Crews of the fishing boats, and Killybegs had some of the best in the country, are being forced north to seek work on the oil vessels. When the new pier was built, the fishing industry was on a slippery slope now they have the pier, but no fish.
Howley says that government intervention is needed, and the KFO is lobbying local politicians. A new advisory body has been set up to try and resolve the contentious issues, with two immediate problems to be addressed. 1. Immediate quotas must be allocated to the fishing fleet. 2. Flexibility of quotas - one vessel must be able to amalgamate with another and have two quotas. At the moment this is not possible.
Killybegs is hurting, people are losing jobs, businesses closing. It is time our local minister, TDs and councillors made their voices heard. With the general election due soon - a person involved in the marine sector told us that the government party will be lucky to get one vote in the fishing port and, have no doubt, the economy of Killybegs is of vital importance to the whole of south Donegal. When the fishing industry is hit, so are people and business within a wide radius. In the good days when skippers and crew earned big money, they spread it around and we all benefited, now, when things are bad, we all suffer. Christy Dunlevy of Inver Oil told the Times that his sales to the marine sector have dropped by 60% and this story is repeated in numerous businesses around the county.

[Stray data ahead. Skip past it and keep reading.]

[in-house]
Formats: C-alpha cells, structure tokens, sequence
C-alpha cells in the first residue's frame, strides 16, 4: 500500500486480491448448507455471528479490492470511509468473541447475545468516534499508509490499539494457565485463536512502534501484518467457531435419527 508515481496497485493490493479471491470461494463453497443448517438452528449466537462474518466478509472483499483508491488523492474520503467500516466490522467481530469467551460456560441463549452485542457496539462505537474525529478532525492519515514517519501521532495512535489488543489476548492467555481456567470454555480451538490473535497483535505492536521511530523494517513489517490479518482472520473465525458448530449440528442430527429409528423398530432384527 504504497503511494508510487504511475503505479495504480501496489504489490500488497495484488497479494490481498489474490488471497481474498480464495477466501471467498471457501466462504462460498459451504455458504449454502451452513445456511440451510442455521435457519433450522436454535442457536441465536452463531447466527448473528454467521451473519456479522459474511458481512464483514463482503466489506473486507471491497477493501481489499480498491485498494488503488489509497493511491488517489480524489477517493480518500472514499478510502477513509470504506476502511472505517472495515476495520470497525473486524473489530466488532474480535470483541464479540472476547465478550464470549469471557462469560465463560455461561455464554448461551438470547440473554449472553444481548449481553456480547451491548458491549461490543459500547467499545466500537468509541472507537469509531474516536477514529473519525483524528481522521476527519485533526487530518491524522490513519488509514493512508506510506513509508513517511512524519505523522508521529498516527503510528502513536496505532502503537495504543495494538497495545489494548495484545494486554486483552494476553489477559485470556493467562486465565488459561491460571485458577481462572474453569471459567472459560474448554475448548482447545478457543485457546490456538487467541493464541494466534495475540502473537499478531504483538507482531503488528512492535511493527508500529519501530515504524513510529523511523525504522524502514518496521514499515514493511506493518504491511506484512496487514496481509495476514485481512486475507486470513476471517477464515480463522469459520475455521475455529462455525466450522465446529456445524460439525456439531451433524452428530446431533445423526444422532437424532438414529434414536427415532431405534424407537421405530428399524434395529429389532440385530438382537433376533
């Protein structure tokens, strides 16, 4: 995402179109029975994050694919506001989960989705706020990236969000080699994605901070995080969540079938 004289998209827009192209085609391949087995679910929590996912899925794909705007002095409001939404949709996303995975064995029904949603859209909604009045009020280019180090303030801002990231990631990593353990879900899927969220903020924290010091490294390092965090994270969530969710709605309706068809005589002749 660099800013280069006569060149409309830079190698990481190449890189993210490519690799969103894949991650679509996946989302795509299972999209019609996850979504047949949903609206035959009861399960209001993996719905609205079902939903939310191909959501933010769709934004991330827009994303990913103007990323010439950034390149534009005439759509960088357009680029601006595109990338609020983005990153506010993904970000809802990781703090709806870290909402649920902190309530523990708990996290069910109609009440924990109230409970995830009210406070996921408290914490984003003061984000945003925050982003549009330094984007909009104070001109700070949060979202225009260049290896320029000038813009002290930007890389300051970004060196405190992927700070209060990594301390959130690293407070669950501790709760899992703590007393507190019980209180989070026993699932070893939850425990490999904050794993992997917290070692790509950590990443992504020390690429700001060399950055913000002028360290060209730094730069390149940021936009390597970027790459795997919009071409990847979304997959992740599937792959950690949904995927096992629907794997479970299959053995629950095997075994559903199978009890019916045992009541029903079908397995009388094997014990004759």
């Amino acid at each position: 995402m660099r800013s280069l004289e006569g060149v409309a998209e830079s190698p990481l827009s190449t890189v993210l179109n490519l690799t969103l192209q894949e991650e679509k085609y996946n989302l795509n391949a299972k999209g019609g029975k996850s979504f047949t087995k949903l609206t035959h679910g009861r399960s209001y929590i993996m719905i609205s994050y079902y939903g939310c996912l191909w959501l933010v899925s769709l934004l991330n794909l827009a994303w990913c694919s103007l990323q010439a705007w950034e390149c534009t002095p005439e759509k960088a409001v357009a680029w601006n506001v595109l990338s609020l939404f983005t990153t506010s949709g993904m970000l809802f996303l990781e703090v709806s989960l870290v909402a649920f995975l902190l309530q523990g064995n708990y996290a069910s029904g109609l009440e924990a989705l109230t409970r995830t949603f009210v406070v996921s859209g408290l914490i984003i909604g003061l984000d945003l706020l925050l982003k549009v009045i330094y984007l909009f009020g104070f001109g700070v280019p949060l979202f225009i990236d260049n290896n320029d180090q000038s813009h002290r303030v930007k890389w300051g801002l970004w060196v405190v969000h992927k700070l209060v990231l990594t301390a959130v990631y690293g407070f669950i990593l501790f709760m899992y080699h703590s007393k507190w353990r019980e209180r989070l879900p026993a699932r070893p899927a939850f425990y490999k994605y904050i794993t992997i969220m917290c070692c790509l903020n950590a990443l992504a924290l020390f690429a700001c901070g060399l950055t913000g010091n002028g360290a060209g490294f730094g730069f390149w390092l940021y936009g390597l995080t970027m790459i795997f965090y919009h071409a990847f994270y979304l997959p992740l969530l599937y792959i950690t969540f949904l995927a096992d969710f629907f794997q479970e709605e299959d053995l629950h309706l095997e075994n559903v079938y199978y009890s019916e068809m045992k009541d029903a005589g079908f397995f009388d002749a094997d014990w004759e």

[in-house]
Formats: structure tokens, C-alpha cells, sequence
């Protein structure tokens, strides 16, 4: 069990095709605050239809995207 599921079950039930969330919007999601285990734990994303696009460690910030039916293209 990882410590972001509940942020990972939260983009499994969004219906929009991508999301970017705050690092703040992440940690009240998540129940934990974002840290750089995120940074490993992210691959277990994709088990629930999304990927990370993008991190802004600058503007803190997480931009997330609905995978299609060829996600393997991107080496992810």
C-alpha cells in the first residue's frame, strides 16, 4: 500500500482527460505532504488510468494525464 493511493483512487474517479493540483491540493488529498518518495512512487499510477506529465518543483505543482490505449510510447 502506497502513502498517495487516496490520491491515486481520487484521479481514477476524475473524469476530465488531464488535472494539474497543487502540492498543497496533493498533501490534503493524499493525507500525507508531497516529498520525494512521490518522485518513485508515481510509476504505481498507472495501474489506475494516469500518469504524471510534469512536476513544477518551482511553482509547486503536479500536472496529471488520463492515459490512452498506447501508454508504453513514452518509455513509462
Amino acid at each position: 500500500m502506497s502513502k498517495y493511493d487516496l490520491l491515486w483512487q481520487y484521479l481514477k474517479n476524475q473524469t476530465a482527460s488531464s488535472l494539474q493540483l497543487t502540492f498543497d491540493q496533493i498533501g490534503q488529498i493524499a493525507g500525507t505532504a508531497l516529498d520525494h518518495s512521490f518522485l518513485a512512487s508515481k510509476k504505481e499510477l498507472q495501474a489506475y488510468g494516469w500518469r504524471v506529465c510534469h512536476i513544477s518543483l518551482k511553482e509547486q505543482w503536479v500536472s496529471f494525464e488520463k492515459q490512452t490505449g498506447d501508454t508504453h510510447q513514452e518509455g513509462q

TOWNAWILLY COMMUNITY CENTRE OPENING
The official opening of Townawilly Community Centre took place on Friday 6th October after a refurbishment which was largely funded by the Donegal Peace II fund, under the EU Peace and Reconciliation initiatives. The monies helped to complete the work on the main building which had been started some years ago, and which had been funded through the committees own efforts and the use of voluntary labour offered willingly by several of the local community. They now have a Centre to be proud of thanks to efforts of present and previous committees, the first one of which started back in the sixties following a gathering over a wall in reaction to rumours that the school was to be sold by the parish. The local community owe that original committee a great debt, for without their far-sightedness they would have lost a valuable asset.
Several organisations are already using the centre for classes including civil defence, karate and salsa and the local youth club. The committee do not intend to stand still and are aiming to complete the work on the football field with new floodlights etc. They also need to complete the car park and have plans for an indoor play area.
At the opening Charlie McGinty thanked all the present committee members for the efforts they put into keeping the centre going, there would be nothing here without the support of such volunteers and I can assure you what you do is deeply appreciated. said Charlie